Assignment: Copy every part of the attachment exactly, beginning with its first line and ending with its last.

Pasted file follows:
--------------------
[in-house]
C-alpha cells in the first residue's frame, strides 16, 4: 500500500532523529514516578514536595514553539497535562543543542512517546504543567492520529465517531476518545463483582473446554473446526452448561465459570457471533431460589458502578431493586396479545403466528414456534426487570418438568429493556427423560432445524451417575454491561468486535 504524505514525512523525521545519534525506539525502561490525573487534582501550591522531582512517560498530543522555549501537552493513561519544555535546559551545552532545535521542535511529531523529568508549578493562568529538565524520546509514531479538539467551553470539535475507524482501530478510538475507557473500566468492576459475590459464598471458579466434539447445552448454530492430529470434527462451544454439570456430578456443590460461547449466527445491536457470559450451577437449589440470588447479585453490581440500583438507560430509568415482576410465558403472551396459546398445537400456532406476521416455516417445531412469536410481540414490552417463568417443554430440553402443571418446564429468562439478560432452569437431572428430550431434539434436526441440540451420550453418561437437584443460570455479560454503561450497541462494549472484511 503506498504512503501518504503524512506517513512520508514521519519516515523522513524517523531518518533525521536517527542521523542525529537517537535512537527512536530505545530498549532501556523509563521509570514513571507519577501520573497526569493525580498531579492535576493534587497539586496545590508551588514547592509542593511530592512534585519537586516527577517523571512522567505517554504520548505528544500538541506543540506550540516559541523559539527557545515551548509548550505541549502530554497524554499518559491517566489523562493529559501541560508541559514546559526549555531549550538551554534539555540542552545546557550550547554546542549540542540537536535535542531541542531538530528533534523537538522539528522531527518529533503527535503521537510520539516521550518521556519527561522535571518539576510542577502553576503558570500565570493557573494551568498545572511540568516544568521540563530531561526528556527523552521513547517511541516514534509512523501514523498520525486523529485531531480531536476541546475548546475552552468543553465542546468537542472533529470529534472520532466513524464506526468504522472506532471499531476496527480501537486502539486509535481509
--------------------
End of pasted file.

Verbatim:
[in-house]
C-alpha cells in the first residue's frame, strides 16, 4: 500500500532523529514516578514536595514553539497535562543543542512517546504543567492520529465517531476518545463483582473446554473446526452448561465459570457471533431460589458502578431493586396479545403466528414456534426487570418438568429493556427423560432445524451417575454491561468486535 504524505514525512523525521545519534525506539525502561490525573487534582501550591522531582512517560498530543522555549501537552493513561519544555535546559551545552532545535521542535511529531523529568508549578493562568529538565524520546509514531479538539467551553470539535475507524482501530478510538475507557473500566468492576459475590459464598471458579466434539447445552448454530492430529470434527462451544454439570456430578456443590460461547449466527445491536457470559450451577437449589440470588447479585453490581440500583438507560430509568415482576410465558403472551396459546398445537400456532406476521416455516417445531412469536410481540414490552417463568417443554430440553402443571418446564429468562439478560432452569437431572428430550431434539434436526441440540451420550453418561437437584443460570455479560454503561450497541462494549472484511 503506498504512503501518504503524512506517513512520508514521519519516515523522513524517523531518518533525521536517527542521523542525529537517537535512537527512536530505545530498549532501556523509563521509570514513571507519577501520573497526569493525580498531579492535576493534587497539586496545590508551588514547592509542593511530592512534585519537586516527577517523571512522567505517554504520548505528544500538541506543540506550540516559541523559539527557545515551548509548550505541549502530554497524554499518559491517566489523562493529559501541560508541559514546559526549555531549550538551554534539555540542552545546557550550547554546542549540542540537536535535542531541542531538530528533534523537538522539528522531527518529533503527535503521537510520539516521550518521556519527561522535571518539576510542577502553576503558570500565570493557573494551568498545572511540568516544568521540563530531561526528556527523552521513547517511541516514534509512523501514523498520525486523529485531531480531536476541546475548546475552552468543553465542546468537542472533529470529534472520532466513524464506526468504522472506532471499531476496527480501537486502539486509535481509